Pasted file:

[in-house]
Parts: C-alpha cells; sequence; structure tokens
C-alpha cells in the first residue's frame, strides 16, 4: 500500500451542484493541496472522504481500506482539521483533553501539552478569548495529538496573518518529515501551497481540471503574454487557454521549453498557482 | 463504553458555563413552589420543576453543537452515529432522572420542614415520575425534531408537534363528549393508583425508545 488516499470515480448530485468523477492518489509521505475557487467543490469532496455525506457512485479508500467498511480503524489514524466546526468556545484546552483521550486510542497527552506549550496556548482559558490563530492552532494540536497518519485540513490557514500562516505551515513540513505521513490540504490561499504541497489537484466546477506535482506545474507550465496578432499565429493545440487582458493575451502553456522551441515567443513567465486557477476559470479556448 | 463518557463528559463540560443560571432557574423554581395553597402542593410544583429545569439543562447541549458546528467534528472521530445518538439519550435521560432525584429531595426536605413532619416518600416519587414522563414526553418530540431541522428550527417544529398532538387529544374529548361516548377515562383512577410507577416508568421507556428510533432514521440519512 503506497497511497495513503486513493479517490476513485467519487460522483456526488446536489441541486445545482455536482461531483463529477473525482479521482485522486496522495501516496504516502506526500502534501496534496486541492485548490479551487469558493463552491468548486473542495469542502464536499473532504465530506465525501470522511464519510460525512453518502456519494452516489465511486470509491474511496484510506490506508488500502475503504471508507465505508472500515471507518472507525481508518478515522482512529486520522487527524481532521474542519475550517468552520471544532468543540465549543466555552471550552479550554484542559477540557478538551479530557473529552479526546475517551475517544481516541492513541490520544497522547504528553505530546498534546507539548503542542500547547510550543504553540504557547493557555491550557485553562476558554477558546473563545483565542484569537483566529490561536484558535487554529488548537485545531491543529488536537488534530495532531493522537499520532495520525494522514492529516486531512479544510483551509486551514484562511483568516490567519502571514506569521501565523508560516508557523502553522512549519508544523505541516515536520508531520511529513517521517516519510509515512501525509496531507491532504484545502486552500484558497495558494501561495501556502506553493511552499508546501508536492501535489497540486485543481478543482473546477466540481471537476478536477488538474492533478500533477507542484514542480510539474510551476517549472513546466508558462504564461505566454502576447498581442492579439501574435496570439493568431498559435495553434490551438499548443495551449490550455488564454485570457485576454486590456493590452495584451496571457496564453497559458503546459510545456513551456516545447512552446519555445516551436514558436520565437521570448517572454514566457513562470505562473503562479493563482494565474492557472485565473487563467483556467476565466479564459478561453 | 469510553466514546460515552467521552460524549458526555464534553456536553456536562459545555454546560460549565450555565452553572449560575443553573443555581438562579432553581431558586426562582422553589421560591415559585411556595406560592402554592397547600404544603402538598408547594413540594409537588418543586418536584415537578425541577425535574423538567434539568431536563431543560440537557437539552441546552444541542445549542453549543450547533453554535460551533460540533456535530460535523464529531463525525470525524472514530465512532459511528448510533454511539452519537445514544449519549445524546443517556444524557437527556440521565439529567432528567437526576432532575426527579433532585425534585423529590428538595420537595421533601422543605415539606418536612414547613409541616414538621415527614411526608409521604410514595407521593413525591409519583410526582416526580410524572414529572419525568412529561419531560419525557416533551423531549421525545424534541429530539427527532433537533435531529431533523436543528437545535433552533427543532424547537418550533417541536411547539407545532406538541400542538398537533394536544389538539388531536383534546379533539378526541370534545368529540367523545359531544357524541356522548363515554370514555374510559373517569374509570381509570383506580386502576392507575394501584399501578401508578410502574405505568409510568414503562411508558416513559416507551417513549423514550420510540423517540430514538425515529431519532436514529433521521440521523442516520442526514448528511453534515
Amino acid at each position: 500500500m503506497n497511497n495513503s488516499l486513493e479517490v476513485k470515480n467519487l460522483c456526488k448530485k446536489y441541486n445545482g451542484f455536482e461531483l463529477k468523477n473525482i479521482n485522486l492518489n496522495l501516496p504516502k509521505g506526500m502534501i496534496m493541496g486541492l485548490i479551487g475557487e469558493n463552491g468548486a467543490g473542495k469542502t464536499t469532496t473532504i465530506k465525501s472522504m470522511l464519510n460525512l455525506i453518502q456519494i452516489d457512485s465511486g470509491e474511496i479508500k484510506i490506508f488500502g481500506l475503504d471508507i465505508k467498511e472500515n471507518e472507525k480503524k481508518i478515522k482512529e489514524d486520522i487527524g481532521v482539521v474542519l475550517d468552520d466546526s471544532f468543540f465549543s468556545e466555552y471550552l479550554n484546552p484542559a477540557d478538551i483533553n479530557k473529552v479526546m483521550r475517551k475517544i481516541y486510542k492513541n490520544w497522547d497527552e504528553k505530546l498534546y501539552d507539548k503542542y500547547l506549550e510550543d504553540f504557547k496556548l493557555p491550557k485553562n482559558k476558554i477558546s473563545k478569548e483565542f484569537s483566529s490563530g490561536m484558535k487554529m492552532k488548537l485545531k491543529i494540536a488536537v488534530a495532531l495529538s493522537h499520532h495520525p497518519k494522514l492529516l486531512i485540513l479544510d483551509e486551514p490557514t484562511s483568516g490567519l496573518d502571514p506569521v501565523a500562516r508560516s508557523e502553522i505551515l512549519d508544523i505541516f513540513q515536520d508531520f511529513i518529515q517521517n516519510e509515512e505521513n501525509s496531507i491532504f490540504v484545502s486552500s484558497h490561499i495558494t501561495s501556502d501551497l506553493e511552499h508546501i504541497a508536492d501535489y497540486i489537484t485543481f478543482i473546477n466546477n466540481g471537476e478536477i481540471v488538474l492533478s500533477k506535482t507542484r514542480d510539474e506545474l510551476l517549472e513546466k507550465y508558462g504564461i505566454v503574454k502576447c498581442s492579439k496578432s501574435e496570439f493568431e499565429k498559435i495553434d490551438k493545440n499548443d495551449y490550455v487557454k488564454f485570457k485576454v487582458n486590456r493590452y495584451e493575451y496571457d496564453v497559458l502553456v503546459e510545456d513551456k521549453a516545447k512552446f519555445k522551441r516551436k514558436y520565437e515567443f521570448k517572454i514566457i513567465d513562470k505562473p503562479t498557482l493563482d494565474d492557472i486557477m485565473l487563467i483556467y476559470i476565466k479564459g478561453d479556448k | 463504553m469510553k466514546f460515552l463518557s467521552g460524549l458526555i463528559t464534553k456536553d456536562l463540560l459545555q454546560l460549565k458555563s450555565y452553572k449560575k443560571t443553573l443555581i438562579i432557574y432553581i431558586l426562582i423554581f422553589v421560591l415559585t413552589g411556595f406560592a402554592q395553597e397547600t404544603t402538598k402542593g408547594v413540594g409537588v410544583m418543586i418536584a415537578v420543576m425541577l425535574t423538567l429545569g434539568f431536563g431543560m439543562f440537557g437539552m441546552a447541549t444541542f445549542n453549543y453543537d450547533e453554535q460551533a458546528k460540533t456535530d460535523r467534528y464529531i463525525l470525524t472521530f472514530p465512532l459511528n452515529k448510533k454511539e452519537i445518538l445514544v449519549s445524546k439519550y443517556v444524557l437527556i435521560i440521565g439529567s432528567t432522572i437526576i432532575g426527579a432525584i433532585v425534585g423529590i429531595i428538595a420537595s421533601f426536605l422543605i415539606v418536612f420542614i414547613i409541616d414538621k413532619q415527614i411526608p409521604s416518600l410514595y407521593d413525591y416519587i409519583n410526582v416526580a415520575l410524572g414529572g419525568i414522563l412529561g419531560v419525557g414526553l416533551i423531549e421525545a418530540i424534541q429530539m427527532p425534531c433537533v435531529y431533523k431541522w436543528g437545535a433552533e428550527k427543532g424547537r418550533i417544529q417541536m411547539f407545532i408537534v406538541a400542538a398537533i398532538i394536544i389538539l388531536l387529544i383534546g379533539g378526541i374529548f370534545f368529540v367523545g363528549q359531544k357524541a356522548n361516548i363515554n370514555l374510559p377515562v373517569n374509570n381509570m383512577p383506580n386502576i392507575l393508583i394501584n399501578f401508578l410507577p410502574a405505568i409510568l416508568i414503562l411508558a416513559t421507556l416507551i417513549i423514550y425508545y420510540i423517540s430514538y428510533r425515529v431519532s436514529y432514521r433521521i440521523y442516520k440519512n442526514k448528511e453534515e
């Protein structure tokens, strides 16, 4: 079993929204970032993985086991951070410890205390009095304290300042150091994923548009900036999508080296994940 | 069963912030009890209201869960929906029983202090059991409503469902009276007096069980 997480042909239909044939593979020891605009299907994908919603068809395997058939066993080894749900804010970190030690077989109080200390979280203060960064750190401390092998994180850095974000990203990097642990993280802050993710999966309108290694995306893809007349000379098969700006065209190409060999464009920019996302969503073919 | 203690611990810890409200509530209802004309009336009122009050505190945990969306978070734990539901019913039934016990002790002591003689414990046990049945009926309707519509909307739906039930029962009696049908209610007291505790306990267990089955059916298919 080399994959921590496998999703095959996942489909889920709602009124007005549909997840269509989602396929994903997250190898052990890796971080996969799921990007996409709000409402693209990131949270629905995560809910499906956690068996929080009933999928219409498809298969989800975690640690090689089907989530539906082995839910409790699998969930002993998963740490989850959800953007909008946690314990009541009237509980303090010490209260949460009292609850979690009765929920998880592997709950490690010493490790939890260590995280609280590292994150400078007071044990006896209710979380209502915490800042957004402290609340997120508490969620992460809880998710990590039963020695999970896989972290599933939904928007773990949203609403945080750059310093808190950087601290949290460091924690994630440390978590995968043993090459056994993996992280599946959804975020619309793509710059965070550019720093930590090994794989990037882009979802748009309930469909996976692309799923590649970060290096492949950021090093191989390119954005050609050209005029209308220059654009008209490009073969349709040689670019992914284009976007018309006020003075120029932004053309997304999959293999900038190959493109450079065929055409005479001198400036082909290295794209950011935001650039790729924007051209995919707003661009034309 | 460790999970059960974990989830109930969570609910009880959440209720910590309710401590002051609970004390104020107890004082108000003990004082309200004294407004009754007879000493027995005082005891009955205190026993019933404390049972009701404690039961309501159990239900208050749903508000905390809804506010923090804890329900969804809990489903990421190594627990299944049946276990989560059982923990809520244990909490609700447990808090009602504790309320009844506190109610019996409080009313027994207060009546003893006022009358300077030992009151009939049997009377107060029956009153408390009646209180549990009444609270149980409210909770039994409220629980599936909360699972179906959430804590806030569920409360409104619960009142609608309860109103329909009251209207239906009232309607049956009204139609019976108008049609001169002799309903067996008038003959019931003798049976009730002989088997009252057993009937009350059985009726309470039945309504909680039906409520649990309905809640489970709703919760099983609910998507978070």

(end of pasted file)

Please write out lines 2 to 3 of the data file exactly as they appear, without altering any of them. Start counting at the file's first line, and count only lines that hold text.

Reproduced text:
Parts: C-alpha cells; sequence; structure tokens
C-alpha cells in the first residue's frame, strides 16, 4: 500500500451542484493541496472522504481500506482539521483533553501539552478569548495529538496573518518529515501551497481540471503574454487557454521549453498557482 | 463504553458555563413552589420543576453543537452515529432522572420542614415520575425534531408537534363528549393508583425508545 488516499470515480448530485468523477492518489509521505475557487467543490469532496455525506457512485479508500467498511480503524489514524466546526468556545484546552483521550486510542497527552506549550496556548482559558490563530492552532494540536497518519485540513490557514500562516505551515513540513505521513490540504490561499504541497489537484466546477506535482506545474507550465496578432499565429493545440487582458493575451502553456522551441515567443513567465486557477476559470479556448 | 463518557463528559463540560443560571432557574423554581395553597402542593410544583429545569439543562447541549458546528467534528472521530445518538439519550435521560432525584429531595426536605413532619416518600416519587414522563414526553418530540431541522428550527417544529398532538387529544374529548361516548377515562383512577410507577416508568421507556428510533432514521440519512 503506497497511497495513503486513493479517490476513485467519487460522483456526488446536489441541486445545482455536482461531483463529477473525482479521482485522486496522495501516496504516502506526500502534501496534496486541492485548490479551487469558493463552491468548486473542495469542502464536499473532504465530506465525501470522511464519510460525512453518502456519494452516489465511486470509491474511496484510506490506508488500502475503504471508507465505508472500515471507518472507525481508518478515522482512529486520522487527524481532521474542519475550517468552520471544532468543540465549543466555552471550552479550554484542559477540557478538551479530557473529552479526546475517551475517544481516541492513541490520544497522547504528553505530546498534546507539548503542542500547547510550543504553540504557547493557555491550557485553562476558554477558546473563545483565542484569537483566529490561536484558535487554529488548537485545531491543529488536537488534530495532531493522537499520532495520525494522514492529516486531512479544510483551509486551514484562511483568516490567519502571514506569521501565523508560516508557523502553522512549519508544523505541516515536520508531520511529513517521517516519510509515512501525509496531507491532504484545502486552500484558497495558494501561495501556502506553493511552499508546501508536492501535489497540486485543481478543482473546477466540481471537476478536477488538474492533478500533477507542484514542480510539474510551476517549472513546466508558462504564461505566454502576447498581442492579439501574435496570439493568431498559435495553434490551438499548443495551449490550455488564454485570457485576454486590456493590452495584451496571457496564453497559458503546459510545456513551456516545447512552446519555445516551436514558436520565437521570448517572454514566457513562470505562473503562479493563482494565474492557472485565473487563467483556467476565466479564459478561453 | 469510553466514546460515552467521552460524549458526555464534553456536553456536562459545555454546560460549565450555565452553572449560575443553573443555581438562579432553581431558586426562582422553589421560591415559585411556595406560592402554592397547600404544603402538598408547594413540594409537588418543586418536584415537578425541577425535574423538567434539568431536563431543560440537557437539552441546552444541542445549542453549543450547533453554535460551533460540533456535530460535523464529531463525525470525524472514530465512532459511528448510533454511539452519537445514544449519549445524546443517556444524557437527556440521565439529567432528567437526576432532575426527579433532585425534585423529590428538595420537595421533601422543605415539606418536612414547613409541616414538621415527614411526608409521604410514595407521593413525591409519583410526582416526580410524572414529572419525568412529561419531560419525557416533551423531549421525545424534541429530539427527532433537533435531529431533523436543528437545535433552533427543532424547537418550533417541536411547539407545532406538541400542538398537533394536544389538539388531536383534546379533539378526541370534545368529540367523545359531544357524541356522548363515554370514555374510559373517569374509570381509570383506580386502576392507575394501584399501578401508578410502574405505568409510568414503562411508558416513559416507551417513549423514550420510540423517540430514538425515529431519532436514529433521521440521523442516520442526514448528511453534515